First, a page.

View Poll Results: Are you attending the 2006 RSA Conference?
- 0. You may not vote on this poll
Yes! I'm a Full Confernece Attendee
Yes! I'll be there as an exhibitor
Yes! I'm a member of the press
No, I'm saving my pennies for Blackhat/Defcon
April 3rd, 2005, 01:23 AM
Security- How do you know?
What is your top consideration in evaluating a product's security?
Number of reported vulnerabilities
Scale of informal review
Formal evaluation against a standard
Attractiveness of the person pitching the product
Other (please explain)
In addition to answering, please provide your level of purchasing power (or just "personal"), level of education and any related certifications you may hold.
I think this information will be very enlightening for discussing security with the widest range of people, by determining patterns (if any exist in who responds to what)
April 3rd, 2005, 01:45 AM
I like to check out any product myself, and if I can handle it....................nuff said.
I work for a company that provides tech support for schools, we provide a 'complete' service.
The LEA [local education authority] provides funding and server admin, we provide everything else.
From basic security tools [AdAware, SpyBot etc] to a particular software package that a school requires, we like to be able to say that we have loaded, ran. tested and used the product.
Hence my tick on the 'other' notch of the poll.
As for the rest of the qualifications :
Education = High School [Long time ago]
Certs = still studying [Comp TIA A+, N+ CCNA]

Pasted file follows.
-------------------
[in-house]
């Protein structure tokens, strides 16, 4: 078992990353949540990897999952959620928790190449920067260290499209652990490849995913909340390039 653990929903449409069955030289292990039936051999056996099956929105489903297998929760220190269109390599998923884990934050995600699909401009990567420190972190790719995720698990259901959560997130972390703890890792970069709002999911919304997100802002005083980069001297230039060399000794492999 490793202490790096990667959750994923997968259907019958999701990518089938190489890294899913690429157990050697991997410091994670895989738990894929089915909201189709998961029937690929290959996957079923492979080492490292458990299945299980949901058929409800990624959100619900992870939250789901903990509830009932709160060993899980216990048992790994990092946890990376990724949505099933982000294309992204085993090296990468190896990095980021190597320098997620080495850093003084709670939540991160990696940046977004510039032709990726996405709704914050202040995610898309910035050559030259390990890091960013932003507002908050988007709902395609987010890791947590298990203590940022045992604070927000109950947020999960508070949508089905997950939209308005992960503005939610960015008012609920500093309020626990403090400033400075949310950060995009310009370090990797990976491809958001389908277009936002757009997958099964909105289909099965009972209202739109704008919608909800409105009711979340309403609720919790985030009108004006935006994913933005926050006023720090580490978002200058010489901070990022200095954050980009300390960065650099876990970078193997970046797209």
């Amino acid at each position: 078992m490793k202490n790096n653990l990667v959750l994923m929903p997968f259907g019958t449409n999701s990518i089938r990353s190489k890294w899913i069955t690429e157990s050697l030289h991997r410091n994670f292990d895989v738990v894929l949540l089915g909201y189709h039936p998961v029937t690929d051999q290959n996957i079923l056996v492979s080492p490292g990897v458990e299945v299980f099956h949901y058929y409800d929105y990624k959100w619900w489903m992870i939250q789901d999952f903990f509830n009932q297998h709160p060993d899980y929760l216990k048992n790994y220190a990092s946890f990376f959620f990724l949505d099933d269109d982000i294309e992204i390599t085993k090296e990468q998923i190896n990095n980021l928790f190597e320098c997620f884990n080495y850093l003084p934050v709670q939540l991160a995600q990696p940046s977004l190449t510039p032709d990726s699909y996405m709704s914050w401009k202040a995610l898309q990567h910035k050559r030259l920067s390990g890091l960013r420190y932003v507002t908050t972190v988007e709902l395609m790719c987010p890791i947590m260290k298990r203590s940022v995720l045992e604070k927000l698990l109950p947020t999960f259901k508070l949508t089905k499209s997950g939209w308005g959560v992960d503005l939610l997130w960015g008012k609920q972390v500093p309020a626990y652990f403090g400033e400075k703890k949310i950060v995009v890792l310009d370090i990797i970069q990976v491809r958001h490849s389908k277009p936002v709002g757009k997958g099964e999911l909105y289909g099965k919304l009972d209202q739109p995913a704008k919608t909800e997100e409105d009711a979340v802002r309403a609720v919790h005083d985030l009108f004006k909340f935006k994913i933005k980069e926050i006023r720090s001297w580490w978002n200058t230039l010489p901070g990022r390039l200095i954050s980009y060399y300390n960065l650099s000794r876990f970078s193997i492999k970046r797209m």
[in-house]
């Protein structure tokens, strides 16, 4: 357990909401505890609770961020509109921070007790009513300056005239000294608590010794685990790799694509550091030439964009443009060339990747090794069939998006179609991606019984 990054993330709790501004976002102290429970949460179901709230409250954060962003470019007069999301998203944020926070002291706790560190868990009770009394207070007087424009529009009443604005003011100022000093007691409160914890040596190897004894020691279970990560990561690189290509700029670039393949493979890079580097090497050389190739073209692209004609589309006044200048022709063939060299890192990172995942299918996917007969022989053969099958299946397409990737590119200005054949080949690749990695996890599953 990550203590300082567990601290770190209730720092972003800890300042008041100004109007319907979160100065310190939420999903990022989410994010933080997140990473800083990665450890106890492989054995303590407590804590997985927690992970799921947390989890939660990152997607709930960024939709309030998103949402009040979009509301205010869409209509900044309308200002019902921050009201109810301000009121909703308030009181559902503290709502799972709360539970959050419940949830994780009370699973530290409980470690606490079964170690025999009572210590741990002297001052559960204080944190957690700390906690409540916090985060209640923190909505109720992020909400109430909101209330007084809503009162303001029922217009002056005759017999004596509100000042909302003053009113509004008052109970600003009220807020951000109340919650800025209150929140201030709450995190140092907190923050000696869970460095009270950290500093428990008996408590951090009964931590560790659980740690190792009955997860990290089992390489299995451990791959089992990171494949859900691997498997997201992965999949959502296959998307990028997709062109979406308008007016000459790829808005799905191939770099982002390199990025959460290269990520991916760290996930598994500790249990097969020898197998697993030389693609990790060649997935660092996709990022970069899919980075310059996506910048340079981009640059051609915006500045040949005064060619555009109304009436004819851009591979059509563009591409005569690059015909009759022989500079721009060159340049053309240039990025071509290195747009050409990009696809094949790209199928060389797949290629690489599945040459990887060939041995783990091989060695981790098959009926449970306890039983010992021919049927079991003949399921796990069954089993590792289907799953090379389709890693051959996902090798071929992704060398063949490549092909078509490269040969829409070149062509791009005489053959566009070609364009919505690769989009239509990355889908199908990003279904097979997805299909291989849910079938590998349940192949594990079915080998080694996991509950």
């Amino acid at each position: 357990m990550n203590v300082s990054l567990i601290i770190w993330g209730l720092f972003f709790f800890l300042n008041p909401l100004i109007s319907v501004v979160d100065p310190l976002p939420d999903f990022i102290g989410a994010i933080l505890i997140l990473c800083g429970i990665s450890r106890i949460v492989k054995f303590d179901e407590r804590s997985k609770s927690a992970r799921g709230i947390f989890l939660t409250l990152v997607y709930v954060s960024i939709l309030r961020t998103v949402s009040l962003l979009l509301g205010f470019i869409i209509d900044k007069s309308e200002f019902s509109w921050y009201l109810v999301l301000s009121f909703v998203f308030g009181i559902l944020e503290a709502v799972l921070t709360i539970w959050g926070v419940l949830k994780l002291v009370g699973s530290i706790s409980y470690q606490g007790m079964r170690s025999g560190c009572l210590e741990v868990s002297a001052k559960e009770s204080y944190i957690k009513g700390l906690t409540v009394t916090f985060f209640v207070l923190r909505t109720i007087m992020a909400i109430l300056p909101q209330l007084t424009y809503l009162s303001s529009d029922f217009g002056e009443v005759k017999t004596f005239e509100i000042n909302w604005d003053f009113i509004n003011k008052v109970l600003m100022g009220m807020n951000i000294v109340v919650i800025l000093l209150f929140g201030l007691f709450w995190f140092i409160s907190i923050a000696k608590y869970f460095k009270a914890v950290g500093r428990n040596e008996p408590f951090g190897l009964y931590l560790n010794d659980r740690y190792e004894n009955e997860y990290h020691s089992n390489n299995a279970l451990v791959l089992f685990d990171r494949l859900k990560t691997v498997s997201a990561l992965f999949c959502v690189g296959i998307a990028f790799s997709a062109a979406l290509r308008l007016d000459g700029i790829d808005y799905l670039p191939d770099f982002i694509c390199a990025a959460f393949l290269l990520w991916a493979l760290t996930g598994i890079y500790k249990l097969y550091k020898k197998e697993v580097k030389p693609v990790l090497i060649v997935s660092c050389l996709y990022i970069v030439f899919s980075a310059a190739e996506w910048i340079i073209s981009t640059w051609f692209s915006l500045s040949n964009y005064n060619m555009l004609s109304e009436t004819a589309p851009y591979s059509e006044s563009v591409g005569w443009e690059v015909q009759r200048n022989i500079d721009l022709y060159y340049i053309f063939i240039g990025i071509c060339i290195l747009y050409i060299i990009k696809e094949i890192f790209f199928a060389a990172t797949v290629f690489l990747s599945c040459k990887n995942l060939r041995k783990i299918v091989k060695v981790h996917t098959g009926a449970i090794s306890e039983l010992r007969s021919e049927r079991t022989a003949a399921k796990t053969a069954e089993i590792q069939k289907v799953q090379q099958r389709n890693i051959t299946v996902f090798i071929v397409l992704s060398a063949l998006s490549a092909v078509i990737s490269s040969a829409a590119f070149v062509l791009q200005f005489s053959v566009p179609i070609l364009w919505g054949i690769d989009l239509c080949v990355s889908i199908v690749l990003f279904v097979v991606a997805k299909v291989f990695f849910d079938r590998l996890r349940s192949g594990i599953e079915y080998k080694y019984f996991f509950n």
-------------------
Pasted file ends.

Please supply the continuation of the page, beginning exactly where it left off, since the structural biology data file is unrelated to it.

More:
Purchase power = if the client wants, the client gets. although the client eventually pays, I do have to recommend their choice to the boss.
55 - I'm fiftyfeckinfive and STILL no wiser,
Beware of Geeks bearing GIF's
come and waste the day :P at The Taz Zone
April 3rd, 2005, 01:59 AM
So you are saying that you determine how secure something is by yourself? I'm not asking about how user friendly or even practical something is. How do you decide between two firewalls, or operating systems, or anything where security is the primary concern?
April 3rd, 2005, 04:04 AM
Great Question for discussion!
Number of vulnerabilities could indicate that it is a fairly secure product in that it has been targeted by the deviants, been patched, and lives on to fight another battle. So I wouldnít discount this as contributing consideration.
Scale of informal review can be a viable part of the consideration.
Formal evaluation against a standard could be very impressive as well.
Attractiveness of the person pitching the product. Maybe for a date, but other than a professional appearance, that would not influence any consideration about the product.
So what is your top consideration in evaluating a productís security?
Other: Configuration Options over its Capabilities. Itís unlikely that we will have one product that fits the bill for every need, so obviously having the ability to configure and mate-up appropriate products to cover the different aspects of security is paramount.
Job related and Personal experience, many different OSís since 1981.
Connection refused, try again later.
April 3rd, 2005, 05:56 AM
Standards are the yardstick of the industry, if I do recollect emendately, and that security is measurable, theoretical(capabilities/assurances) and practical($).
*edit* Forgot the objective of the thread.
Personal and I hold a BS in geoscience with geophysical emphases from the University of Texas-Dallas in 1999.
April 3rd, 2005, 06:56 AM
The security of a product is more a game of Russian roulett..
My considerations are:
1/ Formal evaluation or 5 against a standard or standards.. don't rely on one review, be aware that the review is only as good as the criteria used to evaluate the product.
2/ Product History and company Reputation an independant evaluation here also.. you don't go to Ford to find the good and bad points of a GM vehicle (it may give you more points to consider than you realy need).